What are some of the things you hope your audience will take away from your works?
I hope the audience will figure out the message of tolerance my pictures attempt to deliver. I hope they will stop judging discriminated communities and make an effort to understand them.
What is your favourite part about being a photographer?
Being a photographer is a great experience when you are on the spot and get the chance to live enriching experiences with the people you photograph. It is also rewarding to come back and give them the pictures.
Who were your biggest influences, where do you seek inspiration and what are the 3 things inspiring your work right now?
The social female American photographers inspired my work : Mary Ellen Mark, Dorothea Lange, Arlene Gottfried (who is more contemporary). Currently, what inspires me are great photography websites like LensCulture presenting young photographers who share their life experience with modesty like Daniel Coburn («The hereditary estate» series). His photographs are powerful without being provocative or destructive. The great photographers who explored the themes of Roma and Sinti before me like Joseph Koudelka, or Joakim Eskildsen. Eventually what inspires me is literature and painting. I think some novels are quite visual and the Renaissance painters or the naturalist painters (Jules Bastien Lepage, Léon Lhermitte) give ideas for great photographic compositions.
What motivates you to continue taking pictures economically, intellectually or emotionally?
Photography is a way to make your life meaningful. When you explore unknown issues and make them public, you art makes sense, it becomes a way to inform others or raise consciousness. I spent 6 months with the Gypsy community in Strasbourg before the destruction of the houses in which they had lived for 40 years. This work on the memory of the old world (houses, the way of live) was important for them and for the audience. Adjusting to a new life in conventional houses built by the administration of the City will be difficult for them and will bring about the loss of their essential values.
Would you say photography is more liberating or restrictive than other artforms? Do you pursue other artforms?
Some people think taking a good picture is a quick process. The posttreatment can last hours, days, weeks. I would say that it is as demanding or absorbing as a painter’s work. As for portraits or street photography, I have the feeling photography has become more restrictive because of image rights. I do not pursue any other art forms but I write life accounts about the people I photograph.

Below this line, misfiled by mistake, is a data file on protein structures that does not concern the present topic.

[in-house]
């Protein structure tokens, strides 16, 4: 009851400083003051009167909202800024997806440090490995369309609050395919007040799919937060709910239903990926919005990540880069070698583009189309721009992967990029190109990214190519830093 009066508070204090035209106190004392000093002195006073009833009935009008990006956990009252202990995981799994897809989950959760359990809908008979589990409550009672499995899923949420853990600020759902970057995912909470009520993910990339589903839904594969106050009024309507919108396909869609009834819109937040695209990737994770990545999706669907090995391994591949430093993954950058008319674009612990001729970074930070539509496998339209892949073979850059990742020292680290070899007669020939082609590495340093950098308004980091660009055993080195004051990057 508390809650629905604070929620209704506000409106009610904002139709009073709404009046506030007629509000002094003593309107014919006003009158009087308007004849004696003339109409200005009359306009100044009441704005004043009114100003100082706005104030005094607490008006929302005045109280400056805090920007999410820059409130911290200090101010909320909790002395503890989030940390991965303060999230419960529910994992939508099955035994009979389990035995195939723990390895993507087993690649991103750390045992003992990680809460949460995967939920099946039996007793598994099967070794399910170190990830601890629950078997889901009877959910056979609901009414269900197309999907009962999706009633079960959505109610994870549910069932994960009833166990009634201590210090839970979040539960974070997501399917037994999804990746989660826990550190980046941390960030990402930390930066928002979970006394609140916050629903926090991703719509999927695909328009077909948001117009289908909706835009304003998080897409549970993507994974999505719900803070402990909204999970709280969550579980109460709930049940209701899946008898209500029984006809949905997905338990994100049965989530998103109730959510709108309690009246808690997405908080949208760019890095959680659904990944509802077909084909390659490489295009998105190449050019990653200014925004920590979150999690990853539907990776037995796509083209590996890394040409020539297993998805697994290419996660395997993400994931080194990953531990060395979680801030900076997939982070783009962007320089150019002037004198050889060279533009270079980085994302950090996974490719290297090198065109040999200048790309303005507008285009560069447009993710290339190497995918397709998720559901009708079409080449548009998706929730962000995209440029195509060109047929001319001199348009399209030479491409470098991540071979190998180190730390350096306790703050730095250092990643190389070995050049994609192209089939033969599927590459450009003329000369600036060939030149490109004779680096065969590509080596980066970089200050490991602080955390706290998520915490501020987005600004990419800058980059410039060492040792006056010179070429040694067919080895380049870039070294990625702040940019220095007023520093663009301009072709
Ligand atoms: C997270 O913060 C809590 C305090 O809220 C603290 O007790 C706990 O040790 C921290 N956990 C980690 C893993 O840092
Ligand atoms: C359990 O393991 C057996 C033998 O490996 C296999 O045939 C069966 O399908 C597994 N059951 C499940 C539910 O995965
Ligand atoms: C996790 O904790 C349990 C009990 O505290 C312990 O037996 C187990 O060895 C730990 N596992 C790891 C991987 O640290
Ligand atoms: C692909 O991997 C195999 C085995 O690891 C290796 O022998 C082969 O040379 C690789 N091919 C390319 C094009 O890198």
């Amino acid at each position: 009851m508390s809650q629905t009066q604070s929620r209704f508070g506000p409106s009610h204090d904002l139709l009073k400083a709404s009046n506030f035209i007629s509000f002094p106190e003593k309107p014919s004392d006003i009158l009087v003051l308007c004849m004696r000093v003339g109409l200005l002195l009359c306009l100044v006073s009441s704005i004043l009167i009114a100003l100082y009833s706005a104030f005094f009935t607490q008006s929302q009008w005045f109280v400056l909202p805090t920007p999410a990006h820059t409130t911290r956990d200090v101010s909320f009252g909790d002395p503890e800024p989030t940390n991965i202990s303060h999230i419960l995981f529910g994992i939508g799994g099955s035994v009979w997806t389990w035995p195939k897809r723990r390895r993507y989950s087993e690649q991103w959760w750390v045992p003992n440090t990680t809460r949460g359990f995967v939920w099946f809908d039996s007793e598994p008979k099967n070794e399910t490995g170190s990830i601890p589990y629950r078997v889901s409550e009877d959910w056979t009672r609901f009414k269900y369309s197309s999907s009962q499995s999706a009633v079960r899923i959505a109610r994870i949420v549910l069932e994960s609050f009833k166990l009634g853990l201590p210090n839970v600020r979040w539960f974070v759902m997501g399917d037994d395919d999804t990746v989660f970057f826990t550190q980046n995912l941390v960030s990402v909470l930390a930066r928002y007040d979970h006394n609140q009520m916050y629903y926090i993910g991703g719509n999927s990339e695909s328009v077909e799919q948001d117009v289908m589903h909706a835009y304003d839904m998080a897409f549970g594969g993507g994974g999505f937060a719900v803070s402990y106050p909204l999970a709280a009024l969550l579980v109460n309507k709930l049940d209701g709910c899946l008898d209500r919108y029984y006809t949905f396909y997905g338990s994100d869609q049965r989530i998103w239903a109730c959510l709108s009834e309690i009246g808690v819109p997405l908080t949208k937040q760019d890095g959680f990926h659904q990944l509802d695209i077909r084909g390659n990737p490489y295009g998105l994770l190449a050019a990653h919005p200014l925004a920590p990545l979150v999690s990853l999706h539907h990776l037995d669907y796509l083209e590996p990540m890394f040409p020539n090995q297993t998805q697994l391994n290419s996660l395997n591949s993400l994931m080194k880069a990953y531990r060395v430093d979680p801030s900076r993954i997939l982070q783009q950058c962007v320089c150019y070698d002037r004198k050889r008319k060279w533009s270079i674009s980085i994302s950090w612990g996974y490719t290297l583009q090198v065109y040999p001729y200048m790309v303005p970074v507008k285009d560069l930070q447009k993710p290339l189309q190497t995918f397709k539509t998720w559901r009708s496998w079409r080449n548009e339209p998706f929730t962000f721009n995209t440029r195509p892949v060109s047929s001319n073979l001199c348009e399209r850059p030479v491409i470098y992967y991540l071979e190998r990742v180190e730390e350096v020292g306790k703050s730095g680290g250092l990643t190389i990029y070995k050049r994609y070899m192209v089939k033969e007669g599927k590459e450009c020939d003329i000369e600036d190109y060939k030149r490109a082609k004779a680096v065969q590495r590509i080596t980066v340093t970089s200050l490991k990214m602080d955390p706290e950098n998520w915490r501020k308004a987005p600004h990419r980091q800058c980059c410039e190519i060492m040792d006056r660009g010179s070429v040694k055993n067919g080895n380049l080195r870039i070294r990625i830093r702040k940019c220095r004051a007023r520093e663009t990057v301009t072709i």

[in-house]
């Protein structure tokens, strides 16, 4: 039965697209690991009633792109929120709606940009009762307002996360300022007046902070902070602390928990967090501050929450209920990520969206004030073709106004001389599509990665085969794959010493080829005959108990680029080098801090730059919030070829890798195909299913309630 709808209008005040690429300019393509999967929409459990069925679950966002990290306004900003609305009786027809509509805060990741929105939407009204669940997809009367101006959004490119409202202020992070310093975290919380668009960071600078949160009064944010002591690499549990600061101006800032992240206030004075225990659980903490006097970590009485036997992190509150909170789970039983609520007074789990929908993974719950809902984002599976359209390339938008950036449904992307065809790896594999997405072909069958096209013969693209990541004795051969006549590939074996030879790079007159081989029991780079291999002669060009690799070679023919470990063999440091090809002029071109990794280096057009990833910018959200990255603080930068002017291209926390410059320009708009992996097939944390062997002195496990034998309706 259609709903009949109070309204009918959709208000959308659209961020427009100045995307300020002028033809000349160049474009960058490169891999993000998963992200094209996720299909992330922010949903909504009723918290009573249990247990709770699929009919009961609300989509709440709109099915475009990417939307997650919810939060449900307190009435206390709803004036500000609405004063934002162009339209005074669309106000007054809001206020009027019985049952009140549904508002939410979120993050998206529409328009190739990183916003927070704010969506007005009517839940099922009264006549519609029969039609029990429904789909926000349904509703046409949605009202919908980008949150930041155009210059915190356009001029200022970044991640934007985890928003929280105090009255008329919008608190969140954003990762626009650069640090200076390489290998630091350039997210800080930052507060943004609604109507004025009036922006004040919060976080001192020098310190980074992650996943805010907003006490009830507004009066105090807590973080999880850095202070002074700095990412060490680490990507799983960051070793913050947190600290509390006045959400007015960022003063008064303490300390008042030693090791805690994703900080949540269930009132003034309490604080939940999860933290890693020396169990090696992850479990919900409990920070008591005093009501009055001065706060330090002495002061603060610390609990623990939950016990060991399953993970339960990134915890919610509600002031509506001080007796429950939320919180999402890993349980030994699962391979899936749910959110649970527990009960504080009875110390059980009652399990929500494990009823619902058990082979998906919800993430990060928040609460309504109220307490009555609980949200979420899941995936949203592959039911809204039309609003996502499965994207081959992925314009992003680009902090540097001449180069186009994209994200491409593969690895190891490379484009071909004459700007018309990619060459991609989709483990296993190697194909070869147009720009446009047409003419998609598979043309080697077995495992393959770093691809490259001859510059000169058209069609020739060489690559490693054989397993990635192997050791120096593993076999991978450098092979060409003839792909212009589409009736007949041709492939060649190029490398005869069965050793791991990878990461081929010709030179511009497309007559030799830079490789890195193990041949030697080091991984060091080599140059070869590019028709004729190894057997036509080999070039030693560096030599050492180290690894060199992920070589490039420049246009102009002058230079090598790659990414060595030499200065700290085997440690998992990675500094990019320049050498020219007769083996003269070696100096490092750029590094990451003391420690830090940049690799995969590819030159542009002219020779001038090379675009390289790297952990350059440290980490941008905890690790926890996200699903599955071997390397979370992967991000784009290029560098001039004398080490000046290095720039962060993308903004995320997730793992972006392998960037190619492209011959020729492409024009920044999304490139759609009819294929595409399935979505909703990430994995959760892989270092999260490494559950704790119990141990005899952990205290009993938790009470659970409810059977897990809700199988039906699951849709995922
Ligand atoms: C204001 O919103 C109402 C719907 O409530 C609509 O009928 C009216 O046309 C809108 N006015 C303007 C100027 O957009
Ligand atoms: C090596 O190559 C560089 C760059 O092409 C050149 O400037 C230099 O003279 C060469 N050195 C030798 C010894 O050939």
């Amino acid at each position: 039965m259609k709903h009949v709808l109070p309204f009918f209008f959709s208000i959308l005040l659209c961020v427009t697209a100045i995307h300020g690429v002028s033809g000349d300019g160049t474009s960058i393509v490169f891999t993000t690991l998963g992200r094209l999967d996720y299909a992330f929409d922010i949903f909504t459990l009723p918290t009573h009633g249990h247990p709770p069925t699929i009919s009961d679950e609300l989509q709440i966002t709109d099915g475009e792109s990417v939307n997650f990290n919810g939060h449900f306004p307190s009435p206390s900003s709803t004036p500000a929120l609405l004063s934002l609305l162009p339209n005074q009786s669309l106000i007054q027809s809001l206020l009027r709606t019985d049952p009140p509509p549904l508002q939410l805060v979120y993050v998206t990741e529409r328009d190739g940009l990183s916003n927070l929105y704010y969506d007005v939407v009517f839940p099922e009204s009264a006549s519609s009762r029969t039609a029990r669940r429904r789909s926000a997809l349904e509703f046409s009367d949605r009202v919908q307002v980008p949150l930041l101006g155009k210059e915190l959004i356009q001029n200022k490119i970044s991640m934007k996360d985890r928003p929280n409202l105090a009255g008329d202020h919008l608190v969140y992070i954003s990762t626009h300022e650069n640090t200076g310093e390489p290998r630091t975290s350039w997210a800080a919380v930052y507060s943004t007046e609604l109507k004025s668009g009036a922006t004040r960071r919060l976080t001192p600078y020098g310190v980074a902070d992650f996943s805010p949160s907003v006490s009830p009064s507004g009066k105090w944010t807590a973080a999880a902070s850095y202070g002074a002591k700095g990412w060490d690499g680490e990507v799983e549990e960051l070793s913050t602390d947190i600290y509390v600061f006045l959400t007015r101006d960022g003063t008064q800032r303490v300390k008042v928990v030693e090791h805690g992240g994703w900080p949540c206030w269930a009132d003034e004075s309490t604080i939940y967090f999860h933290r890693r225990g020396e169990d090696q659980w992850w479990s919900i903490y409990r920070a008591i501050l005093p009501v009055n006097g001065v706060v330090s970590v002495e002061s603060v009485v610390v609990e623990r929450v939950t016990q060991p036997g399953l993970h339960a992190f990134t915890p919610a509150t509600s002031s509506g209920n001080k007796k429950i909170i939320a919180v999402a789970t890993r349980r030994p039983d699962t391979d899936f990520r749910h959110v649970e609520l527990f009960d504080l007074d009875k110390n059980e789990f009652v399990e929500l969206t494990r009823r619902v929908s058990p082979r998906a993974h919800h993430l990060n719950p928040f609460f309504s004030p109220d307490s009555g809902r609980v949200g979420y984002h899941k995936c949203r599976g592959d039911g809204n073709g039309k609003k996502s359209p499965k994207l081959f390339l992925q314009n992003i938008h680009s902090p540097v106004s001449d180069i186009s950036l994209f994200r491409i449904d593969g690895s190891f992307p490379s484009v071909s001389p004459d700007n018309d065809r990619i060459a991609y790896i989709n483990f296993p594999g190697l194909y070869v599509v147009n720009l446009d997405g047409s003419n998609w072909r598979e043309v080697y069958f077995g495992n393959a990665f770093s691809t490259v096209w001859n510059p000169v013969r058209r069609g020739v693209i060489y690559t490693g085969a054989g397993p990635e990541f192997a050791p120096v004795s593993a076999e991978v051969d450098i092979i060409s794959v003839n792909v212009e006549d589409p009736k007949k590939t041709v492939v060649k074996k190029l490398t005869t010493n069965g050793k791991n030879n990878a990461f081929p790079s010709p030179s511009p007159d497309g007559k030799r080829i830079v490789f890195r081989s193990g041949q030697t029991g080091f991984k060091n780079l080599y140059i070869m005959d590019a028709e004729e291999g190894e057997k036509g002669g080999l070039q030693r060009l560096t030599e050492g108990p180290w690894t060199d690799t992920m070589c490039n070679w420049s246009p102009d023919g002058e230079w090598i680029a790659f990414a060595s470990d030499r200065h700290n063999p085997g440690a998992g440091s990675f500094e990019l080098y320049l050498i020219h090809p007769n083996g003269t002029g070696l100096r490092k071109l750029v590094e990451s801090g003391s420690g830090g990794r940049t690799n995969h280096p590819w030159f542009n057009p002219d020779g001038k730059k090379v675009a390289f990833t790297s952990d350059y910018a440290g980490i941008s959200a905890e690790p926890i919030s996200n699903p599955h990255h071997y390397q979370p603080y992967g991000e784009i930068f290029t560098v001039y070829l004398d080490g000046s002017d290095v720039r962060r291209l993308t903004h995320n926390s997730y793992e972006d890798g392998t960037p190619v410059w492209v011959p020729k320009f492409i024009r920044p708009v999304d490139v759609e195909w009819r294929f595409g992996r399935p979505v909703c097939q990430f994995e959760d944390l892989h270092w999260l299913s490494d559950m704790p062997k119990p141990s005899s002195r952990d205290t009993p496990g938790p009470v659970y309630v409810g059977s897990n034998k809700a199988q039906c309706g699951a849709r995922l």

What do you consider your biggest success in your career so far?
The biggest success in my career is apart from the recognition of my peers (International Photographer of the Year, IPOTY awards, MonoVision awards, ND Awards in the people, children category), the acknowledgement I get from the Gypsy community each time they invite me or send me a message to tell me they like my works. Having an exhibit in Berlin in the gallery Kai Dikhas during the Berlin Month of Photography was also a successful experience. Lots of Roma people were present for the opening.
What makes a memorable photograph, in your opinion?
A memorable photograph should represent a decisive moment, show how history or environment are crucially affected by some events or transmit intense emotions. As for portraits, when the photographer knows the protagonist’s story and tries to translate it through a gaze, a gesture, the picture may become memorable.
Do you have any advice for aspiring photographers?
Try to achieve interesting compositions (foreground, middleground, background/elements in focus, elements out of focus/balance between the right-hand and the left-hand parts of the picture), this will make the difference.
Could you share with us one of your favorite editing tools or tips?
I do not have any editing tools to share. The only tip I could share with portraitists is to highlight the gaze, the look, the eyes. Always ask the person to think about a memorable event of his life according to the expression you wish to photograph.
How was your experience with participating in the contest International Photographer of the year? How do you feel about your accomplishment?
Getting the recognition of your peers is dramatically important especially when you’ve been working on your own for years on issues that are emotionally intense. I am grateful that such competitions exist because they do not necessarily reward the photographers who have already earned international acclaim. They seem to focus on talent and that is just legitimate. Thank you to the team and jury of International Photographer of the Year (IPOTY).
What is one question nobody has ever asked you about your work that you wish they had?
I wish someone had asked me “Why are children at the core of your photographic works?” Then, I would have answered : “They are all the children that fate placed on my way after I realized I would not become a mother”.